GoogleNET Going Global

16 thoughts on “GoogleNET Going Global”

  1. Once Google has all this bandwidth, will their web services put just about everyone else out of business? For example, will Google replace investment banks like Goldman Sachs and Morgan Stanley? Will Google buy News Corp from Rupert Murdoch and own the Wall St. Journal? Will Google buy Walt Disney (and all its assets) and just turn Disney into a giant YouTube? Google is already starting to look scary as if they truly could rule the world (and make Microsoft’s once monopoly look like child’s play). What would Larry Lessig say?

  2. I think at some point in this ambitious growth Google will start realizing that it needs to operate like a collection of small entities – with responsibilities and ownership equitably shared. And what will remain Google about these small entities are shared resources, best practices and above all a set of guiding principles. Dee Hock did this with Visa. What would be even better is the synergies between Google.org with Google.com. I’d love to see within my lifetime (I’m 35) Google becoming a word that simply refers to a certain way of organizing economic and social activities such that there is no evil on the economics side and unlimited good on the social side. What else is there to dream about when you are already in the top ten list of billionaires?

  3. A wireless network is feasible given this development. Backhaul and backbone would be available to just build on top. Why not be a telephone operator with all this infrastructure.

  4. Why not be a telco indeed.. with the Google Mobile OS on the way, and with Google’s connections to the iPhone.. why not use the infrastructure and offer large enterprises full VOIP over Google infrastructure.

    Google Phone, running a Google OS, powered by Google services running over a Google infrastructure for a subscriber like service.

    Consumer skew gives Google another outlet for it’s advertising money machine, Enterprise outlet gives a high-revenue entrenched business.. and is yet another kick to the already tender regions of Microsoft’s flailing Live platform..

  5. The French, too, are said to be planning a transpacific route, as reported by CommsDay, which is the same publication that leaked the Google story. Hm..

    This leaves room for further speculation about the original two speculations, since the carriers that are said to be partnering with Google haven’t been identified (rumored?) yet, either.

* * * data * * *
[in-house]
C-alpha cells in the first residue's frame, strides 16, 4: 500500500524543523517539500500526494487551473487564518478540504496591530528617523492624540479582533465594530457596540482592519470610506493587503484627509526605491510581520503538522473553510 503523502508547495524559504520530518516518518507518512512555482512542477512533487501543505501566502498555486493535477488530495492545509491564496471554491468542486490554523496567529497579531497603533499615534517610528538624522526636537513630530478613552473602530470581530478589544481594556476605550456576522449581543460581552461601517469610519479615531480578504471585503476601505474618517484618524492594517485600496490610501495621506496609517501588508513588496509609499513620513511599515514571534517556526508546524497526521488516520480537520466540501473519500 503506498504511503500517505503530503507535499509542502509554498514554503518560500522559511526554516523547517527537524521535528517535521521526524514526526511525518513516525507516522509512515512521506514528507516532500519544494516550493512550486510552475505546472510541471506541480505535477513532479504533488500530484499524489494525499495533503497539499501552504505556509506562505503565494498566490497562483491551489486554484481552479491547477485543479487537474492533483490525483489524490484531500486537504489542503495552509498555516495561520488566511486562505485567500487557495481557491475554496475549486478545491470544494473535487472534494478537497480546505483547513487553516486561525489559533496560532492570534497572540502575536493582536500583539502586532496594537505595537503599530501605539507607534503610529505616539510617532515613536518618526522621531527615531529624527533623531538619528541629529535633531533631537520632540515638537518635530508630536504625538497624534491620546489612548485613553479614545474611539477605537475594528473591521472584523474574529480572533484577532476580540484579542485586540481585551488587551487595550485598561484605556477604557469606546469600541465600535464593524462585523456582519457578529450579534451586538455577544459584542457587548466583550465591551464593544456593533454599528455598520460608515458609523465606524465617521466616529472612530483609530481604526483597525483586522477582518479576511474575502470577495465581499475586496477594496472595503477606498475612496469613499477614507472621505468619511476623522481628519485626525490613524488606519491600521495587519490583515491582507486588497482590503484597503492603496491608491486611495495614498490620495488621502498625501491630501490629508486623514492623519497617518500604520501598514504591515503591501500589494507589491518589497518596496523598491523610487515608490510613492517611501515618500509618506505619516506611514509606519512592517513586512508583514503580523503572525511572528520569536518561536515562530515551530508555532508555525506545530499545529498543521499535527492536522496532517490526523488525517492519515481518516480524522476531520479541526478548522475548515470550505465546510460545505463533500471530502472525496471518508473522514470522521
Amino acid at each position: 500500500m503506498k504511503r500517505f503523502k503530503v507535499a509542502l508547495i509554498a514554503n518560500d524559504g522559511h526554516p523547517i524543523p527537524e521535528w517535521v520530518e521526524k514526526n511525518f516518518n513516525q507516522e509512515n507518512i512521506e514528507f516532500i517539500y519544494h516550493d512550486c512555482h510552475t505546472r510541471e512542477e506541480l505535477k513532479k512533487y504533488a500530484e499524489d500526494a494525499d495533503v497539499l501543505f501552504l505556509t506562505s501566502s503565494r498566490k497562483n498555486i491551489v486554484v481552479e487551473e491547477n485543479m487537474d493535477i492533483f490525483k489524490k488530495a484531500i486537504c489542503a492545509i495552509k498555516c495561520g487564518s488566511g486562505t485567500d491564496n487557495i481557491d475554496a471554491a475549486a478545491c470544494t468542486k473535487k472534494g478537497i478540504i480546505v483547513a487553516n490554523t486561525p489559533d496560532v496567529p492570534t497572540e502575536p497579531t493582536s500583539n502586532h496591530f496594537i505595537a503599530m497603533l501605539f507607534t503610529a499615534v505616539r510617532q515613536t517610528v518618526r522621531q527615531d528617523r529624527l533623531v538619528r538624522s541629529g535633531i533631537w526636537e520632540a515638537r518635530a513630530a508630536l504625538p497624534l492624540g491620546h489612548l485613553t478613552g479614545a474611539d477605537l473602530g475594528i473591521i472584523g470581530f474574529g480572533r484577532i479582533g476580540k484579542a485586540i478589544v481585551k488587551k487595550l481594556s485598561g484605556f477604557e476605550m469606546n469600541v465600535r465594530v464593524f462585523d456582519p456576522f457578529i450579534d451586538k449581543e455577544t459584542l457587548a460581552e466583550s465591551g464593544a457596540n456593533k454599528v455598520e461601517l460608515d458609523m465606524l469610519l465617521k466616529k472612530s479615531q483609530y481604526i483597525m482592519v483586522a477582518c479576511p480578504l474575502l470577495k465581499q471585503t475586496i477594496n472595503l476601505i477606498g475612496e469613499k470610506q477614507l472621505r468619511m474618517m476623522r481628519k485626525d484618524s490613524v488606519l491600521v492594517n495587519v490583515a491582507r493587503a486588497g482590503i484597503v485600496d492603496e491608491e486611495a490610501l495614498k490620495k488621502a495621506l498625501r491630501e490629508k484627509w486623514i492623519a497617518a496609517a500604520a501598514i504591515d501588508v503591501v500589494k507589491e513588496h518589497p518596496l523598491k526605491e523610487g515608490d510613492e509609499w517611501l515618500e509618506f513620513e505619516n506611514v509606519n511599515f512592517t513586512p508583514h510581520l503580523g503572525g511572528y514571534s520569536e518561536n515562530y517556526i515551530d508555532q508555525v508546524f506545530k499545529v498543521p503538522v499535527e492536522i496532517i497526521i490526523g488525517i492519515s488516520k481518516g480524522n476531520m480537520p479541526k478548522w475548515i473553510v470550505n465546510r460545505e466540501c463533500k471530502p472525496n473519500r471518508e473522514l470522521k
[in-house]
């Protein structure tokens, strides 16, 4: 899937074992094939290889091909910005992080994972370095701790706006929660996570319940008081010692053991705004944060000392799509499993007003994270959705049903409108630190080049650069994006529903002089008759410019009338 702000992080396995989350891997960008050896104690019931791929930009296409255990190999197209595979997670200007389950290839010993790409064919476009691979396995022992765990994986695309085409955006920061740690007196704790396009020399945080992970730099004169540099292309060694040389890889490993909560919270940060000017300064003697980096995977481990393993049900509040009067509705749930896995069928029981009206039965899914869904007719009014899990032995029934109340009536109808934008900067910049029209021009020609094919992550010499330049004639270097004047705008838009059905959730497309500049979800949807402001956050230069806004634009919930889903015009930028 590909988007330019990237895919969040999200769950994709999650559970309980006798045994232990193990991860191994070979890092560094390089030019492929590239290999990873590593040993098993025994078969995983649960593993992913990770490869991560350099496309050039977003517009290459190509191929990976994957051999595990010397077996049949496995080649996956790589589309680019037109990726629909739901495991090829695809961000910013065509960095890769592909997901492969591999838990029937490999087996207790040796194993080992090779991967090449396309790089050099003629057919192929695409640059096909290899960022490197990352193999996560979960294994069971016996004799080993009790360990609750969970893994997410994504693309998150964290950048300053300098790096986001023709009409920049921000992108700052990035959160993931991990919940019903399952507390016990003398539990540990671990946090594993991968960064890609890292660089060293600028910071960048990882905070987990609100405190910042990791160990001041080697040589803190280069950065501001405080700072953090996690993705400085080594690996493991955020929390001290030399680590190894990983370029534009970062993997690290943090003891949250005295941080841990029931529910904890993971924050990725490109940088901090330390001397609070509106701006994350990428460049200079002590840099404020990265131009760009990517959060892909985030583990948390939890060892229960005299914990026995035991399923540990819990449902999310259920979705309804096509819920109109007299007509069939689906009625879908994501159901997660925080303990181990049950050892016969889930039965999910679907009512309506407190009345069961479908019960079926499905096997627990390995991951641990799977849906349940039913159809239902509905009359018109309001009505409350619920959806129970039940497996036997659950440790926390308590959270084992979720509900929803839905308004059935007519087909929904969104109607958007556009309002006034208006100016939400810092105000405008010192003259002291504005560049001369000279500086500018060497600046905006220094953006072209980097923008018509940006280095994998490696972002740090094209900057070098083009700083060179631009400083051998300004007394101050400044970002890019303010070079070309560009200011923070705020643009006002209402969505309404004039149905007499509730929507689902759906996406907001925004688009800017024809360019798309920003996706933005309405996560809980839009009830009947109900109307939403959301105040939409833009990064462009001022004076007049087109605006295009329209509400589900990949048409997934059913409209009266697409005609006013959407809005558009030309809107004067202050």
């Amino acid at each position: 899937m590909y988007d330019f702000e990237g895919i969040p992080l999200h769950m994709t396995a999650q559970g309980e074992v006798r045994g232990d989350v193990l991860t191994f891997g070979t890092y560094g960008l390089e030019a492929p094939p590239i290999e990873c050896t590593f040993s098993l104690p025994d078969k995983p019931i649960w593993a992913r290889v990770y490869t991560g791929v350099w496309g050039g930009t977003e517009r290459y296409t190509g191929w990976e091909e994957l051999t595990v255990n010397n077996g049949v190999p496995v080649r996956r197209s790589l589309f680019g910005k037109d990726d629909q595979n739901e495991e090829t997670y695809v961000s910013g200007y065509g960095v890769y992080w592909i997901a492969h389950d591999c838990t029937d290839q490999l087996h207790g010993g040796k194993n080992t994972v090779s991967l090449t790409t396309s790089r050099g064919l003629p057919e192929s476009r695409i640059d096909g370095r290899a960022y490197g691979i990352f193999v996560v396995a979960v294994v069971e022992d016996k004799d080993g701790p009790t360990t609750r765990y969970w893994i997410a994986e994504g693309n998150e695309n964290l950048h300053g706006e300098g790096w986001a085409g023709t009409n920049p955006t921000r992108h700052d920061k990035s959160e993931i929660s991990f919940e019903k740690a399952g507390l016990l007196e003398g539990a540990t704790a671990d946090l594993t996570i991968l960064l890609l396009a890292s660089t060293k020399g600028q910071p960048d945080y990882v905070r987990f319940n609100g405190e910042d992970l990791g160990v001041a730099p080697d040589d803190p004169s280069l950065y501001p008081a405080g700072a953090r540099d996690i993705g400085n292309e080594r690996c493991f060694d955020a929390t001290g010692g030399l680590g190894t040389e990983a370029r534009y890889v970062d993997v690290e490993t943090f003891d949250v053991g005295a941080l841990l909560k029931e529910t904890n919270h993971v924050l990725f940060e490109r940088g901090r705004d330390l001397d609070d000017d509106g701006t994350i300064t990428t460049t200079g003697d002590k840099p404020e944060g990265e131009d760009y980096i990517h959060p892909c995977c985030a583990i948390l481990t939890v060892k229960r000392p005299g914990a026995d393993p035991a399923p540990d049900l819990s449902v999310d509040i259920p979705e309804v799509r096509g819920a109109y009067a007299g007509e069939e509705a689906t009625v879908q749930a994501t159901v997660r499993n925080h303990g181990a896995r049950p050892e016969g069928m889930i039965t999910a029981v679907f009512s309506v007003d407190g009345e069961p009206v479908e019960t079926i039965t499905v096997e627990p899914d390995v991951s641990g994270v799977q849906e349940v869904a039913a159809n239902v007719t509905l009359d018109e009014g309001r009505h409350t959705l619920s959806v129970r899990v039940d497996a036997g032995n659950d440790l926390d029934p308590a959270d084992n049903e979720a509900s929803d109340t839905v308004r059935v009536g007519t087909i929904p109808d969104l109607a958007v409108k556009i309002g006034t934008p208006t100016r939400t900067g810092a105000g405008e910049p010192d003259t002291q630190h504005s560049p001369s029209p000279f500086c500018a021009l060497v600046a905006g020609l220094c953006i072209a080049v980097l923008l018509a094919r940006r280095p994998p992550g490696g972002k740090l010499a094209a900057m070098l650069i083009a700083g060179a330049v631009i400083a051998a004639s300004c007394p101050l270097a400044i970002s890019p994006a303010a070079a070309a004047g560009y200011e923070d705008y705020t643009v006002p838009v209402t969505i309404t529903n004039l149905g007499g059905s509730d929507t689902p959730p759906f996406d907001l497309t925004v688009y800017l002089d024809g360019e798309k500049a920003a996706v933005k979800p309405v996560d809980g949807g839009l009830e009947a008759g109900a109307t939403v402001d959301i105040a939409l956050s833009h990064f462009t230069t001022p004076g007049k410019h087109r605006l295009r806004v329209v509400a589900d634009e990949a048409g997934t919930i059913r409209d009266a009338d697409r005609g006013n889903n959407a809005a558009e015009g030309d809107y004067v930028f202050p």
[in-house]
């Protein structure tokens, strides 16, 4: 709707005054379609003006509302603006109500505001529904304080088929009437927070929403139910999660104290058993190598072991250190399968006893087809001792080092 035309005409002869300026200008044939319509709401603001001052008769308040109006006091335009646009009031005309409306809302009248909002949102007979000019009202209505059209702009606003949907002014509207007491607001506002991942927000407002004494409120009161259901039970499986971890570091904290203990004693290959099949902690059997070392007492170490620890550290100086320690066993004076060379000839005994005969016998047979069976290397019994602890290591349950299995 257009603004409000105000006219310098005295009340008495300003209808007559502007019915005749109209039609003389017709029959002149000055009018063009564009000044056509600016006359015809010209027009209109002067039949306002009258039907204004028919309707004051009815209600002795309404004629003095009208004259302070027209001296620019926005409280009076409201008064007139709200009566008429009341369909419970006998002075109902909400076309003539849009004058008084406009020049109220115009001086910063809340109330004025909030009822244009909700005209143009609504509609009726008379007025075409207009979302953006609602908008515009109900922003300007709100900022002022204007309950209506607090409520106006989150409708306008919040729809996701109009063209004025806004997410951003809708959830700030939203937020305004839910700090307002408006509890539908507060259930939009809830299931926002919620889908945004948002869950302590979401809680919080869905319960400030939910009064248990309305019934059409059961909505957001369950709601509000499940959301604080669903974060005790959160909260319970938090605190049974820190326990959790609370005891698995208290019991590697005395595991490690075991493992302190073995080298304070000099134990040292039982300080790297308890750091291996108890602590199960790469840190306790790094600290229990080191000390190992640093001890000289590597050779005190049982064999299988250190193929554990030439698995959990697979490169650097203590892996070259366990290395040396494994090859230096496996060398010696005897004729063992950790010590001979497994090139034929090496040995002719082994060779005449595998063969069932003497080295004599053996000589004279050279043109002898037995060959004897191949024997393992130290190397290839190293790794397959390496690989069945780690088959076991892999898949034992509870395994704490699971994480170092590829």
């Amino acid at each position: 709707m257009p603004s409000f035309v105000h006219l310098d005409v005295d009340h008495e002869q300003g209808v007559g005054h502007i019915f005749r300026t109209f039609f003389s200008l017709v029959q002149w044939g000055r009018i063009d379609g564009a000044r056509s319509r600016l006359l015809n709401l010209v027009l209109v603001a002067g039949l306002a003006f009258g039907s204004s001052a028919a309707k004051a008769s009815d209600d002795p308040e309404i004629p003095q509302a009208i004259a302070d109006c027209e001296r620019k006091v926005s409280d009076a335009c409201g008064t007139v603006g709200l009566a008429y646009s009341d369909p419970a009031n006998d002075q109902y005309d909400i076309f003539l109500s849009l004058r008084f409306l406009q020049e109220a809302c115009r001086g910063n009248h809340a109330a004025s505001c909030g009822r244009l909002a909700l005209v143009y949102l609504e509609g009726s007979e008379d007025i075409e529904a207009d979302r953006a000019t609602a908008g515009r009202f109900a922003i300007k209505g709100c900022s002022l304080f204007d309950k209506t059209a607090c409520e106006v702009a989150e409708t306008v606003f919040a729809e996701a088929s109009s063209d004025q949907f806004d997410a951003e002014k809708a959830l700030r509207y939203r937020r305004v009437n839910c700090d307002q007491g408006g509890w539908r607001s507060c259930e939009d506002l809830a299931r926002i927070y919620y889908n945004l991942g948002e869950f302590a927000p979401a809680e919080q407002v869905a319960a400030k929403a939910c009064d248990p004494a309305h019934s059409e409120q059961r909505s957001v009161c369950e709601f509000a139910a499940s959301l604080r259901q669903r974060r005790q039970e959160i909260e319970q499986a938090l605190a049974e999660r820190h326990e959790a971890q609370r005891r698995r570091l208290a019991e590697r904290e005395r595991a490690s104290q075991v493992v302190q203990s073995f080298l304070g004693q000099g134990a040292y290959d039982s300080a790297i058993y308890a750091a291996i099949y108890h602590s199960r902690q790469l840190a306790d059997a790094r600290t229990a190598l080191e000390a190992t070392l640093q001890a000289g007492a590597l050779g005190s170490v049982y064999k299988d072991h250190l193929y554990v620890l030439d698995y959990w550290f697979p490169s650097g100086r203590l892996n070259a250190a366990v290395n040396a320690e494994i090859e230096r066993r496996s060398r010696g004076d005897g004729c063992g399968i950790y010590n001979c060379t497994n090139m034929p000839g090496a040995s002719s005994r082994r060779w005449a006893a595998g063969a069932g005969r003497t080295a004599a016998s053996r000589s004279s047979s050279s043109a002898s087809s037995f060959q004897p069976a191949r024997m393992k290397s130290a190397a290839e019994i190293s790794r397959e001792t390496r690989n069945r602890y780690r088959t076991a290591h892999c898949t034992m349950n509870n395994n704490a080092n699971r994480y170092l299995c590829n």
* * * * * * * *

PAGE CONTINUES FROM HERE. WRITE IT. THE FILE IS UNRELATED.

In any event, I posted this story last month to another forum, along with a curious tidbit concerning Bangladesh’s submarine “miscreant” woes:

    8/28/2007 | Submarine Cables:

    [1] France in the Pacific
    http://www.commsday.com/comment/reply/177

    [2] Bangladesh’s “Miscreant” Woes

    http://www.thedailystar.net/story.php?nid=1726

    Frank

  6. I would like to see some forward-thinking initiative with some muscle behind it, working on true wireless networking. Backhaul is currently the foundation of wireless communication, but need it be? The expense of it is astronomical and ultimately will require too many resources to maintain. I believe much of the current ‘forward thinking’ is actually backward thinking with concepts mired in an outlook dating back to the telegraph. The FCC and its overseas counterparts are smothering innovation by treating ‘radio’ spectrum as a scarce resource. In fact it is a vastly underused resource with deliberately created ‘scarcity.’ Let the mighty brains of Google chew on that: ultimately it would be a more efficient allocation of resources to go truly wireless.

  7. Google is the new Bell System.

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    From servers to switches to optical transport gear, a great new network is taking shape. I wouldn’t be surprised if at some point, bits from a google server through their proprietary switches to other google data centers and servers aren’t even standard TCP/IP anymore… GCP/IP anyone?

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